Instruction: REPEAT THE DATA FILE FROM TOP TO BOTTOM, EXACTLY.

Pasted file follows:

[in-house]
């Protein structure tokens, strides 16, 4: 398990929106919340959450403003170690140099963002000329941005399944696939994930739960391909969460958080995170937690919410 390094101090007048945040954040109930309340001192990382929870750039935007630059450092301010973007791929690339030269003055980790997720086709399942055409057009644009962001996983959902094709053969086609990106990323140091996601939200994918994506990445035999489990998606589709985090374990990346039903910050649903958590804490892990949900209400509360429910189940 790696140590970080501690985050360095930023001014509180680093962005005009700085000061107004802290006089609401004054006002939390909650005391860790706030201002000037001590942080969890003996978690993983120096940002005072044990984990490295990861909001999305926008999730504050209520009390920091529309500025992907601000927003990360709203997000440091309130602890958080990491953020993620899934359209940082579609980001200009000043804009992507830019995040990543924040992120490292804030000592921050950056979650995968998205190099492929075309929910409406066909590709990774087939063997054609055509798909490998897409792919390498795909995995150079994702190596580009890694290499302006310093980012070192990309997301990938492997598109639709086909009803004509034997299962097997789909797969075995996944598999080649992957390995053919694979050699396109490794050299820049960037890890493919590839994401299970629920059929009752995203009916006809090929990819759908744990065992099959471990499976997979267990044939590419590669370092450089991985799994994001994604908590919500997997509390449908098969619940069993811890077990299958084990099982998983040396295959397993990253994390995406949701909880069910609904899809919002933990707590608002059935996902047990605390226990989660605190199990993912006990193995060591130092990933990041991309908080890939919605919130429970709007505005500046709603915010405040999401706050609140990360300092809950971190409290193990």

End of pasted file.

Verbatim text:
[in-house]
């Protein structure tokens, strides 16, 4: 398990929106919340959450403003170690140099963002000329941005399944696939994930739960391909969460958080995170937690919410 390094101090007048945040954040109930309340001192990382929870750039935007630059450092301010973007791929690339030269003055980790997720086709399942055409057009644009962001996983959902094709053969086609990106990323140091996601939200994918994506990445035999489990998606589709985090374990990346039903910050649903958590804490892990949900209400509360429910189940 790696140590970080501690985050360095930023001014509180680093962005005009700085000061107004802290006089609401004054006002939390909650005391860790706030201002000037001590942080969890003996978690993983120096940002005072044990984990490295990861909001999305926008999730504050209520009390920091529309500025992907601000927003990360709203997000440091309130602890958080990491953020993620899934359209940082579609980001200009000043804009992507830019995040990543924040992120490292804030000592921050950056979650995968998205190099492929075309929910409406066909590709990774087939063997054609055509798909490998897409792919390498795909995995150079994702190596580009890694290499302006310093980012070192990309997301990938492997598109639709086909009803004509034997299962097997789909797969075995996944598999080649992957390995053919694979050699396109490794050299820049960037890890493919590839994401299970629920059929009752995203009916006809090929990819759908744990065992099959471990499976997979267990044939590419590669370092450089991985799994994001994604908590919500997997509390449908098969619940069993811890077990299958084990099982998983040396295959397993990253994390995406949701909880069910609904899809919002933990707590608002059935996902047990605390226990989660605190199990993912006990193995060591130092990933990041991309908080890939919605919130429970709007505005500046709603915010405040999401706050609140990360300092809950971190409290193990």